With the discovery of deposits and development of silver and gold mining on the east side of the Sierras that included Bodie, merchant interests in the counties on both sides of the pass pushed for development of a road that would enable them to improve transportation and trade. Surveying for a road through Sonora Pass began in 1863 and the road was in use by 1865. This opened up a route for immigration from the east into Tuolumne County and provided an additional supply line to the many mines on the east side, large and small.
These pictures were taken after dropping off of the eastern side of Sonora Pass, looking east.
No trip down Hwy 395 would be complete without a stop at the Conway Overlook. Just past the Conway Summit at 8,143′, you will notice a wide pullout with a guard rail that has been decorated with bumper stickers. This is that spot! Did you know that Conway Summit is named after John Andrew Conway, a settler in the area in 1880? Now you know. This is a great spot to stretch your legs, admire the view of Mono Lake, and there is always someone to help you get a photograph of yourself with that gorgeous backdrop of a view.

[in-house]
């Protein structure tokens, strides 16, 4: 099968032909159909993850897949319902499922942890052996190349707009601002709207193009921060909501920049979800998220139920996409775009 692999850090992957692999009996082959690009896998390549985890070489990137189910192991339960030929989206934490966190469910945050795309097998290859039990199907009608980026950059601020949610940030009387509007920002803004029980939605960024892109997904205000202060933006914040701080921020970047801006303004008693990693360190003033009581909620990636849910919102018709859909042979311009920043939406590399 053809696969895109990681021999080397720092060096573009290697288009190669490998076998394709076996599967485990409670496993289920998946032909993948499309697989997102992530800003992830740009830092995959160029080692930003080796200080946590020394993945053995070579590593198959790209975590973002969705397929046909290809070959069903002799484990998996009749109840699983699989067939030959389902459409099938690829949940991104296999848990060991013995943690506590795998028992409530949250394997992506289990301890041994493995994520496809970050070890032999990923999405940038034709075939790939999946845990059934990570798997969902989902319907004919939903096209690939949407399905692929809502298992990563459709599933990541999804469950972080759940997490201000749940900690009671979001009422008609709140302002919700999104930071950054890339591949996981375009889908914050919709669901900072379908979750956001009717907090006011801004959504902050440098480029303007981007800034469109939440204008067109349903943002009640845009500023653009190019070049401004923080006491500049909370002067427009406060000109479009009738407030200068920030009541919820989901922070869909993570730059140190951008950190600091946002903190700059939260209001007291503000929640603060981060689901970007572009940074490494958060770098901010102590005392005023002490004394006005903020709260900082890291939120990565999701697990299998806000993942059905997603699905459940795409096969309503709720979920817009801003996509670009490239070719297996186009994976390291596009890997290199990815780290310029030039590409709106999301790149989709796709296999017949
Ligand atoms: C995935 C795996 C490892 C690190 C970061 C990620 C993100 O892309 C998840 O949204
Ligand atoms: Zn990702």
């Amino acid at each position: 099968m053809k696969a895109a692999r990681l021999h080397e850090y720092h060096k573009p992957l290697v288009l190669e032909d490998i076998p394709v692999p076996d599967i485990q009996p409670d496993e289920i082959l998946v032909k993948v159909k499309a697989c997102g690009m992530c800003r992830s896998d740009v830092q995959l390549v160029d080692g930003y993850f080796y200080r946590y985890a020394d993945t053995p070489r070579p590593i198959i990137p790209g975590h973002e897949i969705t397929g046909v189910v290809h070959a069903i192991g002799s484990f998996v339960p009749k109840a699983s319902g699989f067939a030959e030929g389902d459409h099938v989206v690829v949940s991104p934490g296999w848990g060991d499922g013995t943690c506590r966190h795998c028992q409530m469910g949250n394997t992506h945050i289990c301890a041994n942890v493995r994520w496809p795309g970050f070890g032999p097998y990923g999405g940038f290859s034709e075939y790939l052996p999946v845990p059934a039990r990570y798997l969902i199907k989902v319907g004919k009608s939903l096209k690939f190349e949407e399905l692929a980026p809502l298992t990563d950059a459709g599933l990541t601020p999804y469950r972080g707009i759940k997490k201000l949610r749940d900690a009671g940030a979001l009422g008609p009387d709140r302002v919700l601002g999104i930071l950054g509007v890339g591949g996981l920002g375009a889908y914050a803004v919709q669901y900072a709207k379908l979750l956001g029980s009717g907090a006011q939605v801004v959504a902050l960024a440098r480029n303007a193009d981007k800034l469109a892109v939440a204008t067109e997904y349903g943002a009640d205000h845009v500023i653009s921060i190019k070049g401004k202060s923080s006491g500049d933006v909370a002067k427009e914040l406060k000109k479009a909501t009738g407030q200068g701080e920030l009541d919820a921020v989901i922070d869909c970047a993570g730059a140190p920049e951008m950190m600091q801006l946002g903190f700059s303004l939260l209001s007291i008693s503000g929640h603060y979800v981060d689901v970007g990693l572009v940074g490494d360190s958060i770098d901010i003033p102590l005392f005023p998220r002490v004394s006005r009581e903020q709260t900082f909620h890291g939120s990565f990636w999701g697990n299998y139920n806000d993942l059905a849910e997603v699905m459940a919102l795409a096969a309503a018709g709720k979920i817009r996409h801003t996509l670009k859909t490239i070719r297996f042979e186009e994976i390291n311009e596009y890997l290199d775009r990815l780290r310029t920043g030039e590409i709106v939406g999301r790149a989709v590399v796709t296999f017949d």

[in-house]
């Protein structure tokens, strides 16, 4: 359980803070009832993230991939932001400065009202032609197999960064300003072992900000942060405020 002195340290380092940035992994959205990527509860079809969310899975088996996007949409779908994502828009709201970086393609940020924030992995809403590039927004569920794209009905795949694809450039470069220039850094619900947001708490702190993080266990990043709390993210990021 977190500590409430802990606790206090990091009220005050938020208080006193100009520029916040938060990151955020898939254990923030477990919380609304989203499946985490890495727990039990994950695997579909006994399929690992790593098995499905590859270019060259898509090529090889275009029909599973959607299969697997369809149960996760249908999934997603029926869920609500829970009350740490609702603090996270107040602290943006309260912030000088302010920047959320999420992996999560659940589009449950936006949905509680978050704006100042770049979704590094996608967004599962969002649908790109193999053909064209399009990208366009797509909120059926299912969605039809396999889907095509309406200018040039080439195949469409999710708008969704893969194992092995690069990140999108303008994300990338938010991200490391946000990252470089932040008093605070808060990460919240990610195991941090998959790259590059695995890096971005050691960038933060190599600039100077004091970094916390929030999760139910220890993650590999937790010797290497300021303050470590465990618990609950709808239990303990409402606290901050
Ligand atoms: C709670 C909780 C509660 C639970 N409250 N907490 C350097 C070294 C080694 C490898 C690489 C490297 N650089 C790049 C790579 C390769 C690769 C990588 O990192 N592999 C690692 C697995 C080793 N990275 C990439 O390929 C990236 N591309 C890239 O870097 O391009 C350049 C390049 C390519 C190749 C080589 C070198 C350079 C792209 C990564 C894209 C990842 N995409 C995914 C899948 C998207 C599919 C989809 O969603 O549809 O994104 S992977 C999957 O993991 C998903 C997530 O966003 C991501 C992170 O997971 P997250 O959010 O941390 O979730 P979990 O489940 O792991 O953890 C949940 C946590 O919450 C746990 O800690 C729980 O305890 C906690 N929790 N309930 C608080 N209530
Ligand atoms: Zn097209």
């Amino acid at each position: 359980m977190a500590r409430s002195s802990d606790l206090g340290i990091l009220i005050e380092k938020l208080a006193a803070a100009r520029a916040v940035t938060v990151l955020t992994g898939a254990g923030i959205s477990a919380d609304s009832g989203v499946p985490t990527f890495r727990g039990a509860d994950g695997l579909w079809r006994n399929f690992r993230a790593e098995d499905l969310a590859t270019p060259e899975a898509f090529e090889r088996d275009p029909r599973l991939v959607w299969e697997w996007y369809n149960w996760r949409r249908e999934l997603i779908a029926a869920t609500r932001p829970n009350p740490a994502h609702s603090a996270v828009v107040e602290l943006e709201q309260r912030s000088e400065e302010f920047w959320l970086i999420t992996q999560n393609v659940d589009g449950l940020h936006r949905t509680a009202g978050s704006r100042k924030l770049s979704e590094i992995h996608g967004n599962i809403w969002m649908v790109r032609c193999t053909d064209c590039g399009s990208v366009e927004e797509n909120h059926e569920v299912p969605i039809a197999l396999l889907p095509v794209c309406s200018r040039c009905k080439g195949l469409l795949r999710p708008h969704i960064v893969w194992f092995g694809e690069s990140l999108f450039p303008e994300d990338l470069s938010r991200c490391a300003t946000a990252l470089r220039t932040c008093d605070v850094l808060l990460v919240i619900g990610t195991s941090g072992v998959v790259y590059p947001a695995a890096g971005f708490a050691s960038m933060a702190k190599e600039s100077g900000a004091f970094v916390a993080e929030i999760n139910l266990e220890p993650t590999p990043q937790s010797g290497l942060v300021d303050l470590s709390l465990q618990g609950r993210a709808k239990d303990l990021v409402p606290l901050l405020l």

Why McGee Creek? Well, ever since Dave Stamey got that song, “McGee Creek—The Packer’s Song” in my head, I have been wanting to venture up this canyon. I was unable to find a link to the entire song, but you can listen to a snippet of it on Amazon. The song is off of his CD “Buckaroo Man”.
I drove up McGee Creek Road, which is only about 4 miles long, past the McGee Campground, past the McGee Creek Pack Station, to a nice parking area at the end of the road with a restroom. This is the start of the McGee Pass Trail.
These pictures, taken on the drive up McGee Creek Road, keep your eyes trying to look around the bend to see what the next view reveals.
The McGee Creek area has a very interesting history and I discovered a wonderful source for it on the High Sierra Western Art Website (link at end of Blog).